THE time for creating awareness is past. Now is the time for us to educate families on the type of quality care needed for their elderly parents and where they can go when they need help.
“No matter how much we want to advocate holistic care services for the elderly, one of our biggest challenges is education. We are no longer talking about awareness because I think a lot of us know what type of services are available here compared to the western countries and that we are about 30-40 years behind them.
“It’s about time we educate the adult children because they are the pillars of the aged care for their elderly parents.
“Is having a helper to take care of your aged parents good enough? Does it help to give your parents quality of life?” asked Carol Yip, Aged Care Group (ACG) chief executive officer.
She was speaking at the 11th National Geriatric Conference organised by the Malaysian Society of Geriatric Medicine at the Grand Seasons Hotel in Kuala Lumpur, where the theme was
“Grey Matters: Sifting the Evidence to Optimise Care”.
According to Yip, her first priority is to educate families, in particular adult children, on what needs to be done and what is quality care. From there, they need to know where to go to get such quality care.
She emphasised that government, private sector and non-governmental organisations (NGOs) should work together to provide such services as well as inform families where they can obtain the necessary assistance and care in each state.
She informed that getting help for the elderly is not so straightforward because sometimes the elderly themselves do not want to come forward to get the care and help that they need. It might be that they don’t want to pay for the care, they can’t afford it, or they don’t want to inconvenience their family members who might have to pay for it.
So, what happens? They suffer in silence.
Yip, who was involved in a senior living laboratory facilitated by the Performance Management & Delivery Unit (Pemandu) in 2012, said that while there is a very small number of licensed homes for the elderly, there are many unlicensed ones.
This is not helped by the fact that there is no one legislation to regulate the care centres and nursing homes in the country. Currently, there are two Acts governing the care centres and nursing homes in Malaysia – the Care Centre Act 1993 (Act 506) which regulates the care centres and is under the purview of the Welfare Department; and the Private Healthcare Facilities and Services Act 2006 (Act 586) which regulates the private nursing homes.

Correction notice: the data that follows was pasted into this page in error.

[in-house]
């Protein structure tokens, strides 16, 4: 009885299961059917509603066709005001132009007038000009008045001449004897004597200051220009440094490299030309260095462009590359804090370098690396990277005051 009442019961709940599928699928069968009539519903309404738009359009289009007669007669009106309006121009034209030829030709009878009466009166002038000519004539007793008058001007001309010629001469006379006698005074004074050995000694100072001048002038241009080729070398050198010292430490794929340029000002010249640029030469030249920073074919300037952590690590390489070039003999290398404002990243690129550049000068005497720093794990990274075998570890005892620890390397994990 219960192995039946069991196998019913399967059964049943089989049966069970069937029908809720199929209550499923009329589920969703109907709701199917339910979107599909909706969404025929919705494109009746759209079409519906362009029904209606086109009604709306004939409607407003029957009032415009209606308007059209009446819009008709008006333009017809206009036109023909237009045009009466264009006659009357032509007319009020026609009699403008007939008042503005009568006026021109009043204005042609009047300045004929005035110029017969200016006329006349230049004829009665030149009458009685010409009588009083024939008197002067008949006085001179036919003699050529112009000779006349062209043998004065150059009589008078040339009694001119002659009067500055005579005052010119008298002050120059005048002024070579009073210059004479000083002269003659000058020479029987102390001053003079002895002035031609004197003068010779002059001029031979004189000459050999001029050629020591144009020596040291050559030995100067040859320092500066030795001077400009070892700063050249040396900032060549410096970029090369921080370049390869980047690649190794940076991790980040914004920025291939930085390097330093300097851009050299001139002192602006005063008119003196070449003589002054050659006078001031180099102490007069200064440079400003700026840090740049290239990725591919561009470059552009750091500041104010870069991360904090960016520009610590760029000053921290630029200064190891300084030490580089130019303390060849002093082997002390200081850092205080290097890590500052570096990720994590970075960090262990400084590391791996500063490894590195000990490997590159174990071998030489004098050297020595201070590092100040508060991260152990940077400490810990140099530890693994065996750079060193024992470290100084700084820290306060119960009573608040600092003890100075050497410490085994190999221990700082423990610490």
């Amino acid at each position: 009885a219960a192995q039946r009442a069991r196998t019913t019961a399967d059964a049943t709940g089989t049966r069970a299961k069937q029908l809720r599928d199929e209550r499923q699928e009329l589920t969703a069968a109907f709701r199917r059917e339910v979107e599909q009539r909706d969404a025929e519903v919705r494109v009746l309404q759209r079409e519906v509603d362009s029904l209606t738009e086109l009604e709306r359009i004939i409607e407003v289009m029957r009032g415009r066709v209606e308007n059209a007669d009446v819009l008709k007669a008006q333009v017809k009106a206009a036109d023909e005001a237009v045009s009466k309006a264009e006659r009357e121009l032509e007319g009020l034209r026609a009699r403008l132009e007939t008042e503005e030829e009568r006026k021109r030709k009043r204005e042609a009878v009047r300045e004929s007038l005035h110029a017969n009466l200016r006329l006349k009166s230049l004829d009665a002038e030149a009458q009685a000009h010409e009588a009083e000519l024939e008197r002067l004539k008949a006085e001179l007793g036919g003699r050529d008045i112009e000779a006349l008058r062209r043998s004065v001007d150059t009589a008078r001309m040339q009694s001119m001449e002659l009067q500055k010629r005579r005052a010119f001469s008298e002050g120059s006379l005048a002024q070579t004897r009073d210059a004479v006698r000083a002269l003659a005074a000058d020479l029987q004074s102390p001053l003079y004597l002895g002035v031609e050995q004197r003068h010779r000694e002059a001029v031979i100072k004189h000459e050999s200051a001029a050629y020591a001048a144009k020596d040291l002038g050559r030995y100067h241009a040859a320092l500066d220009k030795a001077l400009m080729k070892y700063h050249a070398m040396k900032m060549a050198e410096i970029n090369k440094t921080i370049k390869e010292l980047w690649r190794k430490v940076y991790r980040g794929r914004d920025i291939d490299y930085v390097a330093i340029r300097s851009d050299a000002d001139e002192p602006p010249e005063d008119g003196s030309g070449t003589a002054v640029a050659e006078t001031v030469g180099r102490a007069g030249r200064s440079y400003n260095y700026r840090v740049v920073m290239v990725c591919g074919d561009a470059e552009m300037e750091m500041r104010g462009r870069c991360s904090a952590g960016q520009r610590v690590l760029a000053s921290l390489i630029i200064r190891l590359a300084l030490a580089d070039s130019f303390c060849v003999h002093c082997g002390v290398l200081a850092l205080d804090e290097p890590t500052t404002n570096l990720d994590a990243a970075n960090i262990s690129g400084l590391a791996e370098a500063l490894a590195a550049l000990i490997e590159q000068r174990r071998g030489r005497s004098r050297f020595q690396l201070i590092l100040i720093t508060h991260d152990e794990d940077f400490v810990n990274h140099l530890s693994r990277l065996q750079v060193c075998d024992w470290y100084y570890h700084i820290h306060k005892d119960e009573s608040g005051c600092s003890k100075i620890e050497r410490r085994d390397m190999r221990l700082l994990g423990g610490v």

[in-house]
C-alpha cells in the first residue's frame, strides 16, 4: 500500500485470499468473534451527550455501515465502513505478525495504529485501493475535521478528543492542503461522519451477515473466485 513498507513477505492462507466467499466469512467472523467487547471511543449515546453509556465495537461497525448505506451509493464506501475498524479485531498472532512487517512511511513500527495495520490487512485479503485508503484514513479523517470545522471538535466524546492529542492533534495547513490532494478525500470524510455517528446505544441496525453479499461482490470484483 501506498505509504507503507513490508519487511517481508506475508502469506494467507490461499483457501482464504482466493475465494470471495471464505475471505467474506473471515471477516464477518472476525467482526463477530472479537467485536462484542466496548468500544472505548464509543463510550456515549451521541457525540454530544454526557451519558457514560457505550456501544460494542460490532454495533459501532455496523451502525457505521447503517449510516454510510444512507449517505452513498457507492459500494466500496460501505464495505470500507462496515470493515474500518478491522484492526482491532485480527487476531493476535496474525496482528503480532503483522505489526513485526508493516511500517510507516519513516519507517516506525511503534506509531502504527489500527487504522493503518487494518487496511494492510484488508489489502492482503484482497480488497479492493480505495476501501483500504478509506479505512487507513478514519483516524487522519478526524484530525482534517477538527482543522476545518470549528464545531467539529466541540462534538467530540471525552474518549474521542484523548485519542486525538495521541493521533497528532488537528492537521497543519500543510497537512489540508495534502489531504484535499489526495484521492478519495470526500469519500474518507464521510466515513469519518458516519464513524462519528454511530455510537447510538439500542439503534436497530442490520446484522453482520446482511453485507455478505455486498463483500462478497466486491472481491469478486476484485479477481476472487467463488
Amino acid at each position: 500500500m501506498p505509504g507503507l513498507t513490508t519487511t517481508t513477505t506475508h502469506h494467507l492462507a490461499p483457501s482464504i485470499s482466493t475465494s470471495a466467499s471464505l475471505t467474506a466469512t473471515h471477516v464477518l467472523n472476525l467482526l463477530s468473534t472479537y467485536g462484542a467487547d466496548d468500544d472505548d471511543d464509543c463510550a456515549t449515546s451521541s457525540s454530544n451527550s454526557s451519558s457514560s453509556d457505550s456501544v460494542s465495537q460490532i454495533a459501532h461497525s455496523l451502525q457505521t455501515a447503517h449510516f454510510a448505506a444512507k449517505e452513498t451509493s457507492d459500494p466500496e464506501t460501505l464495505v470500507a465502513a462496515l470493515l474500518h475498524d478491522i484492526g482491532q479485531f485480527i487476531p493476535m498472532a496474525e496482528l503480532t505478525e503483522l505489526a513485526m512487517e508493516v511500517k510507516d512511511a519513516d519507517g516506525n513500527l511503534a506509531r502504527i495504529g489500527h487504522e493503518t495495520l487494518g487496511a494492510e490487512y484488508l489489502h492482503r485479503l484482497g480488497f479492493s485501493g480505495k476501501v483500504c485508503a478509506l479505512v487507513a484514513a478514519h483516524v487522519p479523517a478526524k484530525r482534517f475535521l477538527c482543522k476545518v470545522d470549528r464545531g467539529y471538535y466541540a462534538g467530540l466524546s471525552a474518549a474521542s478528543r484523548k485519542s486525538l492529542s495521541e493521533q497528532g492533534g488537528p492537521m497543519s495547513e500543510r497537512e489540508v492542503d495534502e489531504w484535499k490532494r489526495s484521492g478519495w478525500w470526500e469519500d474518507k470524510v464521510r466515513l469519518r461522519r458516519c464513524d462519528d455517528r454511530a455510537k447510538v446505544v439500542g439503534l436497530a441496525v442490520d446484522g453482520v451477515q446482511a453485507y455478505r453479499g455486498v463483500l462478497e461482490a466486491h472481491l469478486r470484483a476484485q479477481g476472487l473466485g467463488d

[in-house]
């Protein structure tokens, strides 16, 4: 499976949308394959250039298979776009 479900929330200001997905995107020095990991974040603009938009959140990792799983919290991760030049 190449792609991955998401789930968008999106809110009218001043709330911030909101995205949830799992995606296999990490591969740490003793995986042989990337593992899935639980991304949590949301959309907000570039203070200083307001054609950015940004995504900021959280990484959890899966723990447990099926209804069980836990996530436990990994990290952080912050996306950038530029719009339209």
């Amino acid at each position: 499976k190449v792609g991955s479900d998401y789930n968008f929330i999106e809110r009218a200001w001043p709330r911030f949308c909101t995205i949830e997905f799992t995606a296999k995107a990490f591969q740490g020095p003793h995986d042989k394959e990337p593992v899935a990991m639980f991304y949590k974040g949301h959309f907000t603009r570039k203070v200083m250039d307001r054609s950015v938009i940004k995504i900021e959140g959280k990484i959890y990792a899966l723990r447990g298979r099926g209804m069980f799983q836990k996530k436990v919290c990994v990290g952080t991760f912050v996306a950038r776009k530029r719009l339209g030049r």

According to her, one of the most important outcomes of the Pemandu lab is the impending Aged Healthcare Act which the Ministry of Health (MoH) is now working on.
With one Act to govern all the elderly care centres and nursing homes, there will be better adherence to regulations and a rise in standard of living in such homes.
According to her, there is still much to be done as the aged care industry is in its infancy here. Business investors know that the aged care industry is now ripe for picking. It is just a matter of finding the right model that gives them the return on investment.
While property development has been a booming market in Malaysia over the past 50 years, the area of senior living has sadly been neglected until now.
“In any township you must have a school and a hospital, but how about a registered nursing home? The problem is that it’s not in our township regulation guidelines. So, it’s really up to the property developers if they think they want to provide that type of facility in the township,” said Yip.
She revealed that in the pipeline are town planning guidelines that look into the inclusion of nursing home facilities.
But, nursing homes are not the only type of senior living facilities needed. The other models that need to be looked at are home care, day care and retirement villages.